Surveillance

Will We See Real Surveillance Reform This Week?

The USA Freedom Act is about to sunset. Who will decide how and if it will be changed?

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By the end of the week, Congress is supposed to decide whether it will renew some federal surveillance regulations, reform them, or let them expire. Many legislators would probably prefer either to kick the can down the road with another temporary renewal or to pass a modest set of reforms. But several members of Congress are opposed to ketting the status quo continue—enough members, in fact, that we may well see reductions in the feds' power to secretly collect data about Americans without our knowledge, as well as more oversight over the secretive Foreign Intelligence Surveillance Act (FISA) Court.

The USA Freedom Act expires on Sunday. Passed after Edward Snowden exposed the ways the National Security Agency (NSA) was secretly collecting telephone and internet metadata of millions of Americans, the act both retroactively authorized the data collection and added some stricter rules to the process. Privacy and civil rights–focused lawmakers and activists have been trying since then to rein in domestic surveillance even further. Sen. Rand Paul (R–Ky.) has been using his positive relationship with President Donald Trump—and the president's anger at the surveillance of his campaign, which ultimately led to a failed impeachment attempt—to push for reforms.

The Hill reported on Sunday that Paul is, as he has been in the past, the loudest voice stopping Congress from quietly keeping things the way they are:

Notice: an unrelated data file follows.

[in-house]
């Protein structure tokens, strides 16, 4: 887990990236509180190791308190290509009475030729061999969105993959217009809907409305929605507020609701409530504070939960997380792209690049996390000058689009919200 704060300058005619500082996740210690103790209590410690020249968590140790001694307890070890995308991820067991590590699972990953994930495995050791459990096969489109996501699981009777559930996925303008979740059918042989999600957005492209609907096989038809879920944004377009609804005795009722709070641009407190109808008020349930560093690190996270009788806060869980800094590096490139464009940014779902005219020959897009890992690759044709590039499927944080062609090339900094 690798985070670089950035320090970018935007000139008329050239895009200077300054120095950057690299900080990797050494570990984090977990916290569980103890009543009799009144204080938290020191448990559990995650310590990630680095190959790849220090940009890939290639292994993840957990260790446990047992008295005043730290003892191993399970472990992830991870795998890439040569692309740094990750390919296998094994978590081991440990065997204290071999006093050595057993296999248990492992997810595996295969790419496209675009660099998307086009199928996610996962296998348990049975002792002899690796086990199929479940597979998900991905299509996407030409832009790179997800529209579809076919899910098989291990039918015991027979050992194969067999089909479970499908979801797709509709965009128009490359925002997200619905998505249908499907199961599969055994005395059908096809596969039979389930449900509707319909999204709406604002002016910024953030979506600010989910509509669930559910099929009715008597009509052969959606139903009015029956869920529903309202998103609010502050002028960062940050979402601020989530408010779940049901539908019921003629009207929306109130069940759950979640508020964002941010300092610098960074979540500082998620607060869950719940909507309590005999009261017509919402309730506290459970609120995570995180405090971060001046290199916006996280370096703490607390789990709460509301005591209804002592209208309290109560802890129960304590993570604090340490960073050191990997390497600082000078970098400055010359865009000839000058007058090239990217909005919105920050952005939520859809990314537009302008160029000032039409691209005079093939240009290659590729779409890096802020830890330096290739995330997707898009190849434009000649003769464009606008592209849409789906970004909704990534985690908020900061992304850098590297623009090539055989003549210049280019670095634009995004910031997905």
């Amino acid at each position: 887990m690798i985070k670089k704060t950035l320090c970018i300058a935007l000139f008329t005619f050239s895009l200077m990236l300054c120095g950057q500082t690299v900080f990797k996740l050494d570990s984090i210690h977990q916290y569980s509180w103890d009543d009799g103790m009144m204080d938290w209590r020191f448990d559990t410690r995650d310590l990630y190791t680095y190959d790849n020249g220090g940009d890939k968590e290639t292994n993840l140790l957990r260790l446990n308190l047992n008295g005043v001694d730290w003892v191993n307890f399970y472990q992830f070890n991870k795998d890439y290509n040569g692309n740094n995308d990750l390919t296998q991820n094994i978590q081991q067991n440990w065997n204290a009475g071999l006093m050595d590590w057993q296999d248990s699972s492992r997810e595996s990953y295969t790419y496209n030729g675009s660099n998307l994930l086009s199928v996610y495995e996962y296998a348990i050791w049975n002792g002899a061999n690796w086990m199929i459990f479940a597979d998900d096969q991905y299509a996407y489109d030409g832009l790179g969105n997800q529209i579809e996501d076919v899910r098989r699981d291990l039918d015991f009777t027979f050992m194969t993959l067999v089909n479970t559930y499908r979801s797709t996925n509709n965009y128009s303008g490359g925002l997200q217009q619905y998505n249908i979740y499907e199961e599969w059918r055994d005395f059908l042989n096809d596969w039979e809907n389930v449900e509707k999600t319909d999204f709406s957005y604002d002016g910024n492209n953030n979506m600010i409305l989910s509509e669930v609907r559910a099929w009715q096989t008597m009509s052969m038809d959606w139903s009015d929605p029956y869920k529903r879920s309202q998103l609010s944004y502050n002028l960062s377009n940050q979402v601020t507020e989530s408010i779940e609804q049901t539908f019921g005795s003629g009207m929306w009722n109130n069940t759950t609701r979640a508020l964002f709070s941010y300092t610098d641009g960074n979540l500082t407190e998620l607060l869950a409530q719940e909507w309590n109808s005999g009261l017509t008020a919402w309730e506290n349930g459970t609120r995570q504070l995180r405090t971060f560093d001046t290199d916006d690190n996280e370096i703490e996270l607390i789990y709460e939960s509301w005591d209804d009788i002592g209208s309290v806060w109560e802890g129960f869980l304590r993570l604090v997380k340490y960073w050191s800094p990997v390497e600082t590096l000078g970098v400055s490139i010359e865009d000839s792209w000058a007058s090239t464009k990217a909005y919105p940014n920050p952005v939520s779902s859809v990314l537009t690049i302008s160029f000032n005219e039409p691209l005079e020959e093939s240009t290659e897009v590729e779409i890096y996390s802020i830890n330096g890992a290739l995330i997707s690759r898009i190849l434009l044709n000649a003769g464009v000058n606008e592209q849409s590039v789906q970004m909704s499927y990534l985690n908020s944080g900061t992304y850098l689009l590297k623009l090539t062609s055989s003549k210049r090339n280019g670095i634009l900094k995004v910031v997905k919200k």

Paul says he won't support a short-term extension and appeared skeptical that he would back a larger deal that paired a USA Freedom extension with reforms to FISA, though he added that he could support some of the surveillance reforms if they get standalone votes, as amendments, for example.

He's also pushing for an amendment vote to prohibit FISA warrants from being used against American citizens and to prohibit information obtained in the FISA courts from being used against a U.S. citizen in domestic courts.

"I'm not for any extension. I'm for fixing it….I'll vote no on any extension," Paul said.

He's not alone among Republicans in the Senate, and he's got plenty of support from Democrats in the House as well, to require that there be changes. Rep. Doug Collins (R–Ga.) went on Fox Business yesterday to say that there weren't enough votes in the Democratic-controlled Congress to reauthorize the USA Freedom Act unless there were reforms.